Brain Pickings

Posts Tagged ‘books’

17 OCTOBER, 2012

No Decent Woman or Girl is Ever Seen Wearing Trousers: 12 Conduct Rules for Women from Rural Spain

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“No decent woman or girl is ever seen on a bicycle.”

It’s one thing to look at a Victorian list of don’ts for women on bicycles with amusement-softened outrage, perhaps because we have the luxury of looking back on those times with the detached smugness of an evolved society. But it’s quite something else to encounter a similar list from an era too uncomfortably close to our own. Such is the case of a poster James Michener makes note of in Iberia, which he encounters pinned to a church door while traveling across rural Spain in the late 1960s. Dated July 11, 1943, and laid out by a bishop as a code of conduct for local life, the twelve-point directive bespeaks religion’s persistent, matter-of-factly subjugation of women:

  1. Women shall not appear on the streets of this village with dresses that are too tight in those places which provoke the evil passions of men.
  2. They must never wear dresses that are too short.
  3. They must be particularly careful not to wear dresses that are low-cut in front.
  4. It is shameful for women to walk in the streets with short sleeves.
  5. Every woman who appears in the streets must wear stockings.
  6. Women must not wear transparent or network cloth over those parts which decency requires to be covered.
  7. At the age of twelve girls must begin to wear dresses that reach to the knee, and stockings at all times.
  8. Little boys must not appear in the streets with their upper legs bare.
  9. Girls must never walk in out-of-the-way places because to do so is both immoral and dangerous.
  10. No decent woman or girl is ever seen on a bicycle.
  11. No decent woman is ever seen wearing trousers.
  12. What they call in the cities ‘modern dancing’ is strictly forbidden.

The most jarring part, however, is that the poster is made all the more tragicomic by new evidence that, in many ways, things have hardly gotten better.

The Atlantic @FaisalSethi

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17 OCTOBER, 2012

How the Invention of Walls Gave Rise to Eavesdropping

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A brief history of personal opacity and public space.

In Eavesdropping: An Intimate History (public library), biolinguist John L. Locke takes a fascinating look at the ubiquitous yet largely unexamined cultural phenomenon, from medieval voyeurism to Hitchcock’s Rear Window to Twitter and Facebook, by way of chimpanzee behavior and bird calls. He points to two conflicting features of eavesdropping that make it particularly interesting: On the one hand, it feeds on activity that is inherently intimate, with the “sender(s)” of the information unaware of its “receiver”; on the other hand, the information relayed is stolen by the receiver rather than donated by the sender.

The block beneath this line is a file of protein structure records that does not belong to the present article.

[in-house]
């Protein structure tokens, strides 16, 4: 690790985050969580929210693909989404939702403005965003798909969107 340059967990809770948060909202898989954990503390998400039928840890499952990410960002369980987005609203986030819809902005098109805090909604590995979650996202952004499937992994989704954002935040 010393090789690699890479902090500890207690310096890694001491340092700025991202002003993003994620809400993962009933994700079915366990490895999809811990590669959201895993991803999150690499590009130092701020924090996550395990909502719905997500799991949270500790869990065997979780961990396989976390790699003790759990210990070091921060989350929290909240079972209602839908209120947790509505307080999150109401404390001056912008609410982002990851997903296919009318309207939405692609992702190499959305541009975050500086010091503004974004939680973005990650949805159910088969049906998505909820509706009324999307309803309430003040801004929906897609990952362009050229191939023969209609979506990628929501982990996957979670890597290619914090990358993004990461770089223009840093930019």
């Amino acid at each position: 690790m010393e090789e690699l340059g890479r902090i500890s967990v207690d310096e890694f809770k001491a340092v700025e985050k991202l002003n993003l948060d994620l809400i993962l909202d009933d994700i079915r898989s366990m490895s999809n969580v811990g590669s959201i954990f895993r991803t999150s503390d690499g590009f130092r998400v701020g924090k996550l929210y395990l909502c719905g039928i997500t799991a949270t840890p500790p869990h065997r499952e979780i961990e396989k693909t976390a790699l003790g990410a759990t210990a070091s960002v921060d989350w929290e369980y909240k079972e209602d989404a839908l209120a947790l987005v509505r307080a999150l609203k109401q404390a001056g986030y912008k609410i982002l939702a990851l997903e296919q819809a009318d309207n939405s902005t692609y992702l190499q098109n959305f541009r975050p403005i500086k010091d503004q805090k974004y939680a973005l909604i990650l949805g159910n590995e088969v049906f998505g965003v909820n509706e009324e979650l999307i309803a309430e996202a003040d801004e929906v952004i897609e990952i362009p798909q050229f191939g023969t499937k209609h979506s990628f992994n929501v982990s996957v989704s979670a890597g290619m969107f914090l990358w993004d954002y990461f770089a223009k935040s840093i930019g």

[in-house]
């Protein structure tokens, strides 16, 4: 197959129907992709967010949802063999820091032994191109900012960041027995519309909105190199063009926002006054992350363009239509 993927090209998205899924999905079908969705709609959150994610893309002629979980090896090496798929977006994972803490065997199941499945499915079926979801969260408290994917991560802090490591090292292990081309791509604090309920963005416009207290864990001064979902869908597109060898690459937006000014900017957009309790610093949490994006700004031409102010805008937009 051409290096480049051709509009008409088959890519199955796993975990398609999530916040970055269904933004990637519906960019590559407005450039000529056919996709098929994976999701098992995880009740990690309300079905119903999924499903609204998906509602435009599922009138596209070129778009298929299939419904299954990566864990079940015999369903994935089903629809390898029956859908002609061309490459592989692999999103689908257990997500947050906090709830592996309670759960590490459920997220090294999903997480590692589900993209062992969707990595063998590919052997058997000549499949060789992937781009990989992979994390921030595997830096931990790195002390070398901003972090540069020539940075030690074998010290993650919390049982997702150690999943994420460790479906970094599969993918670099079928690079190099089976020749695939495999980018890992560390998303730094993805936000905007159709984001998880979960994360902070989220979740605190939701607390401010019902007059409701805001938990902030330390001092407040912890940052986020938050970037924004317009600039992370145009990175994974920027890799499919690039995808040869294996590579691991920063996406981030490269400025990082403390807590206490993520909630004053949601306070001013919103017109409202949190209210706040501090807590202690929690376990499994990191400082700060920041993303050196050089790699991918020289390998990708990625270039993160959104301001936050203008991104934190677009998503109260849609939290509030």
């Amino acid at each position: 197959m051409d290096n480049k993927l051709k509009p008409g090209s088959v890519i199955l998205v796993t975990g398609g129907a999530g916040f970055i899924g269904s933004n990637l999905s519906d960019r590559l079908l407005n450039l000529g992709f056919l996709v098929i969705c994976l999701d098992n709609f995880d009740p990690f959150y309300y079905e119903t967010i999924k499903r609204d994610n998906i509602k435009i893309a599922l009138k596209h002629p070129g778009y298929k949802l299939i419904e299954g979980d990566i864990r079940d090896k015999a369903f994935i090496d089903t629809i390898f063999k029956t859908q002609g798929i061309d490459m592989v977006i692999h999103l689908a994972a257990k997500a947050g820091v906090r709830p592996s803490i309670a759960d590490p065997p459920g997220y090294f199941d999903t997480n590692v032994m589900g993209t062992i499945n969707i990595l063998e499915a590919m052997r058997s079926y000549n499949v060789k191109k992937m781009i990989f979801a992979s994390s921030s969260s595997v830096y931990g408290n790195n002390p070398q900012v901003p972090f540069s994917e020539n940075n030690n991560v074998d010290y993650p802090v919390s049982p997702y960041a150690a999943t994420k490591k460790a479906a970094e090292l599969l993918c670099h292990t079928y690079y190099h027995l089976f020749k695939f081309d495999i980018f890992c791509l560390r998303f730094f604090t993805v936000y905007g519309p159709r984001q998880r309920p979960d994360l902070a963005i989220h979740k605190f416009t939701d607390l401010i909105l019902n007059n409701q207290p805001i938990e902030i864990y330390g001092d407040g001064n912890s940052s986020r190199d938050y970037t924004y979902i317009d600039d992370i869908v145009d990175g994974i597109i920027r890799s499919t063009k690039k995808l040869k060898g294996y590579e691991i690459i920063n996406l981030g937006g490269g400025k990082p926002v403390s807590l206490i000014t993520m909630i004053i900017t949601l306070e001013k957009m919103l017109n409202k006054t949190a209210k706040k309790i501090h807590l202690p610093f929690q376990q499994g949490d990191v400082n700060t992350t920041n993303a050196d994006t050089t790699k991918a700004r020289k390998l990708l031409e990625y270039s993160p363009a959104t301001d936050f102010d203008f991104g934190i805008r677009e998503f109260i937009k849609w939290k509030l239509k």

But one of Locke’s most intriguing insights traces how the evolution of human civilization, and the rise of urbanization in particular, shaped the norms of — and necessity for — eavesdropping:

Our distant ancestors were secure because they could see each other at all times. They were either trusted, or did not need to be. But on the way to modernity many things happened. A sequence of factors — from sedentism and population growth to the construction of durable housing — nudged our ancestors along a path that could only lead to long periods of personal opacity. The process took many millennia but only began to seriously impact supplies of social knowledge in the last several thousand years.

When residential walls were erected, it was the beginning of truer and deeper forms of intimacy. Walls also made it difficult — and ultimately unnecessary — to look around every few seconds to see what others were doing. A human vigil, one beginning with ancestors that we share with apes, was reduced to manageable proportions, freeing up many hours of undistracted time per day. This would gradually increase opportunities to develop the kind of personal, marital, and familial relationships that we now hold dear.